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# The topic here is circular stories and sequencing

Subject:

Language Arts

Grades:

K, 1

```   Language Arts
Circular Stories, Sequencing
by Charity Bonelli
```

Language Arts Lesson: comprehension, sequencing, circular story format

Grade Level: Kindergarten-First Grade

Objectives:

1. Students will demonstrate understanding of the circular story format by creating a circular, sequential graphic organizer for the story If You Give a Mouse a Cookie by Laura Joffe Numeroff.

2. Students will write their own circle stories using the prompt “If you give a ______ a ______.”

Initiation: Begin by drawing a circle on a large piece of paper. Ask, “Does anyone know what I am drawing?” Most students will see that it is a circle. “How do you know?” Discuss the difference between a line and a circle and make the point that a circle ends at the same place it began. Relate this point to different types of stories. Some stories begin with one event and end with a different one, but others begin with one event and work their way back to the same place. Ask the students to think of examples of linear and circular stories or have them try to categorize stories they have read in class. Tell them that they will be hearing a circle story, a story that ends in the same place it begins.

Procedures:

1. Read the first page of If You Give a Mouse a Cookie. Ask, “Where does this story begin?” Have students predict where it will end. Continue with the story, pausing to have students predict what might happen next. For example, what might happen when the mouse asks to hear a story?

2. Briefly discuss why we call this a “circle story.” Point out that each event leads to the next until we return to the starting point.

3. Tell students that they are going to play a game. Spread out a set of cards with scenes and objects from the story. “Who can tell me which one comes first?” Have students come up and tape the cards onto the circle (drawn earlier) in the appropriate order. Support them in using logic to make connections between the events. Younger students may have to hear the story again and place the cards on the circle as they listen. Have one or two students try to retell the story using the graphic organizer as a guide.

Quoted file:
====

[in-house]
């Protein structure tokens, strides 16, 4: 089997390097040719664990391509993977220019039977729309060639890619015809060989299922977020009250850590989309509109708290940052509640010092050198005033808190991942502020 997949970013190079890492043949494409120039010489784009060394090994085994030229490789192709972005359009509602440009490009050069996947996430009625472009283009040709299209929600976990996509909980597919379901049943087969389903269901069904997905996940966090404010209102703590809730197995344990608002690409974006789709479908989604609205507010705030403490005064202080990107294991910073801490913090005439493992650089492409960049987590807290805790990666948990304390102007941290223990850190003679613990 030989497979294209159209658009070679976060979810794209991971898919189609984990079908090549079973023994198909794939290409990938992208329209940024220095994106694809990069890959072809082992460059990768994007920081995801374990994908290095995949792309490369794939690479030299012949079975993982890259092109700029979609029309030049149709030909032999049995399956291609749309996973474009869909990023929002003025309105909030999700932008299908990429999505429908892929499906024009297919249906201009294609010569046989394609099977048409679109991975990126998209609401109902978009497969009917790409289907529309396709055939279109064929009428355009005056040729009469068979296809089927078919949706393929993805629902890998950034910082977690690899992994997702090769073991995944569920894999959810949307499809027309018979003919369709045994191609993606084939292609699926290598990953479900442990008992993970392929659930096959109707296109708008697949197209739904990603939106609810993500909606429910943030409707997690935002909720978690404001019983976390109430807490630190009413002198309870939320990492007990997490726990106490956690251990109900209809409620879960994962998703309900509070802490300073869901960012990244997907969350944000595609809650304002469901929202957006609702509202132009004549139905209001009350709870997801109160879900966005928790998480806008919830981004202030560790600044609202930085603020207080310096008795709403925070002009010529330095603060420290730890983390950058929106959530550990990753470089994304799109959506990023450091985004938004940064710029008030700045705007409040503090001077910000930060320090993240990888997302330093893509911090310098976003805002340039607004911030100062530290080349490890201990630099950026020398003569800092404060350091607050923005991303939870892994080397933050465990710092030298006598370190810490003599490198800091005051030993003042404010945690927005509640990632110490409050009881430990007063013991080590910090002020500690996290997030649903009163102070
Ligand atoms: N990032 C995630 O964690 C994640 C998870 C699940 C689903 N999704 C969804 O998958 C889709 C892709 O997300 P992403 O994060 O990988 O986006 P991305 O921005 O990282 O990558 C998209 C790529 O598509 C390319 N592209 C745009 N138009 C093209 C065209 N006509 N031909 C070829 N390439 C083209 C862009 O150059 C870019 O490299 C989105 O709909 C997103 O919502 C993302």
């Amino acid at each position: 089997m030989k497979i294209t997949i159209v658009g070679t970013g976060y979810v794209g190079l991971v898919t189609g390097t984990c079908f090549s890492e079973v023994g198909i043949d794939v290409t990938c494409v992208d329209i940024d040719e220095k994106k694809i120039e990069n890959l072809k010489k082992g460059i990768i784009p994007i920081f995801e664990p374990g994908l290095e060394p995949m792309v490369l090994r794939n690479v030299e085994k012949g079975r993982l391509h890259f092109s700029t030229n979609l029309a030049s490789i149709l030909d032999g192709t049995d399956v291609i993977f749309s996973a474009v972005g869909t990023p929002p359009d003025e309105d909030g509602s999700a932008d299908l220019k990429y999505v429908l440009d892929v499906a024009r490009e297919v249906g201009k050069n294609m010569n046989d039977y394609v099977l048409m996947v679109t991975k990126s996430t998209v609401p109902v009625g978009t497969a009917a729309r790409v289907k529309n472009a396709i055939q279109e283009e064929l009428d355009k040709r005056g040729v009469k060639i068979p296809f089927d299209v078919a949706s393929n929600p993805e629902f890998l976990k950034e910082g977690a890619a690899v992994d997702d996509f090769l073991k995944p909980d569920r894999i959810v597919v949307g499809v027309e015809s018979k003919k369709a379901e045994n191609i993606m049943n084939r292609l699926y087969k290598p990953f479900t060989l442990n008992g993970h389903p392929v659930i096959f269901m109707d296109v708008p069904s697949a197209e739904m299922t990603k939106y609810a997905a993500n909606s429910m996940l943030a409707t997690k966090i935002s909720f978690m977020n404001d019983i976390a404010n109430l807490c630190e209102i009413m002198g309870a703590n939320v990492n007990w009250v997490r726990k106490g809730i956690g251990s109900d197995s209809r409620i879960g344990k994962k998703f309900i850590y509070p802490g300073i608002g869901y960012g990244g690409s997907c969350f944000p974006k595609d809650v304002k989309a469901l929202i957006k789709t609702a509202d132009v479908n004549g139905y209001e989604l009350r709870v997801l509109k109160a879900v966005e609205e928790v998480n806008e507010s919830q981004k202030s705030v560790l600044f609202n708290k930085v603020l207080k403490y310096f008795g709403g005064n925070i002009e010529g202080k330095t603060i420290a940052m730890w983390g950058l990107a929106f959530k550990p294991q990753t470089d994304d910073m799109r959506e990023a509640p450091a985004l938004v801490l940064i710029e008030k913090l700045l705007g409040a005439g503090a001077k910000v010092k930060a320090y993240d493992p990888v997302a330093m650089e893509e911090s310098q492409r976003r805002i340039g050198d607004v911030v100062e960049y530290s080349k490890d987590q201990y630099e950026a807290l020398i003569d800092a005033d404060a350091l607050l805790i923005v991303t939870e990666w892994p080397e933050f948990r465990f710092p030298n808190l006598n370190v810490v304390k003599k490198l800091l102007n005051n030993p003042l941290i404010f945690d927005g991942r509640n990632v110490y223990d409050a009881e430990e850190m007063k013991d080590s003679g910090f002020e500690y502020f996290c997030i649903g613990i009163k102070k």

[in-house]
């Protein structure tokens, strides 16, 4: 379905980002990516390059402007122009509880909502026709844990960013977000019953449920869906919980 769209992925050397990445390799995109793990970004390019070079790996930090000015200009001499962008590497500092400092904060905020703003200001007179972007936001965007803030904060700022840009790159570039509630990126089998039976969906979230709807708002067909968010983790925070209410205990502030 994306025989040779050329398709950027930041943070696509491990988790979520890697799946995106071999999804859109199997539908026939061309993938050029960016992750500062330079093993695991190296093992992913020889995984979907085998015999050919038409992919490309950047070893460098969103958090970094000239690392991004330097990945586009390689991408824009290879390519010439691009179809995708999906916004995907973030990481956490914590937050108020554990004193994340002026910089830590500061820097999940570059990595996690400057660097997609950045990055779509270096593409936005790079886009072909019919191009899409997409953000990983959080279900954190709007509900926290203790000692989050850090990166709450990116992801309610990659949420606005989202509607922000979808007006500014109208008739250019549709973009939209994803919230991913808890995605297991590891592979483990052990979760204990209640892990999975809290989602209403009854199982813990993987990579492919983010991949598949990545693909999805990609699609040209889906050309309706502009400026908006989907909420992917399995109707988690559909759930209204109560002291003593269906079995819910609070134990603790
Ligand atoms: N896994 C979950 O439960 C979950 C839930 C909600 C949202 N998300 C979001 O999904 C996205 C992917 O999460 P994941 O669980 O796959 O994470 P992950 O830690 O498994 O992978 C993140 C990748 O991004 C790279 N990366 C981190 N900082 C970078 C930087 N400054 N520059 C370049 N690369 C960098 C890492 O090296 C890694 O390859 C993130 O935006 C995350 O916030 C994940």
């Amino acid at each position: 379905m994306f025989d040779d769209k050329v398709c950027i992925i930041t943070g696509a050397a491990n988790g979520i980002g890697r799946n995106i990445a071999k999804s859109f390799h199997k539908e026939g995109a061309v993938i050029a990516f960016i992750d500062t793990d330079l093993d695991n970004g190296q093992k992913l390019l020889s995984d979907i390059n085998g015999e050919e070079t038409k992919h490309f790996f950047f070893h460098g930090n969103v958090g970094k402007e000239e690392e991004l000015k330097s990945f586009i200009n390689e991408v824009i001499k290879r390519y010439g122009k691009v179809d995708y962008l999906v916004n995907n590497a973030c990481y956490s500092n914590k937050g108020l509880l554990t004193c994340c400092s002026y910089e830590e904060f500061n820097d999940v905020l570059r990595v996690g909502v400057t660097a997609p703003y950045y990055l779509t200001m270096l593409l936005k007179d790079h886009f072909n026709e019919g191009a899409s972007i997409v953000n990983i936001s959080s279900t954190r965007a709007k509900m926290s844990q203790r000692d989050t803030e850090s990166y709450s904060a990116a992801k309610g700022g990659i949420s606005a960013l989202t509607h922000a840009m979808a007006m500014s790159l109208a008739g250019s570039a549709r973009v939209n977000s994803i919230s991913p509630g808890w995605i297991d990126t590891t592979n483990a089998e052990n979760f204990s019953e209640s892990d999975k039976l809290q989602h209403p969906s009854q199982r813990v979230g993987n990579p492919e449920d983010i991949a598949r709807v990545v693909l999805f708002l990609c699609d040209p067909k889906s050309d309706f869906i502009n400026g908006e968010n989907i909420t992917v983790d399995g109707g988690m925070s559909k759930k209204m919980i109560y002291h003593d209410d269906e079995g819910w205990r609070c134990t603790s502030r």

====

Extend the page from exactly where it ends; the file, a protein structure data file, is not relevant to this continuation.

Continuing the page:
4. In small groups or as a class, depending on ability level, have the students write their own circle story(s). Give them the prompt, “If you give a _____ a _____…” Have them supply an animal and food and work from there, adding at least five events and working back to the original prompt.

Closure: Have the students share their story(s) and, if possible, illustrate and publish them. Review the characteristics of a circle story.

Evaluation: Students will be evaluated on their ability to create an accurate graphic organizer. They should be able to demonstrate the cyclical nature of the story using the circle and story cards. Their original stories will also be evaluated. If they really understand the concept of a circle story, their stories will end in the same place they began and have logical connections between events.

Supplemental activity: If the students have difficulty with the first activity, do not proceed to the second activity. Instead, have them try again with another story. Numeroff has written two other cyclical stories, If You Give a Pig a Pancake and If You Give a Moose a Muffin. Students may need to hear these types of stories a few times before they see the pattern.

Materials: Large paper, markers, any story by Laura Joffe Numeroff with accompanying story cards (Pick out key scenes and objects and draw them on the cards.), materials for creative writing, tape.

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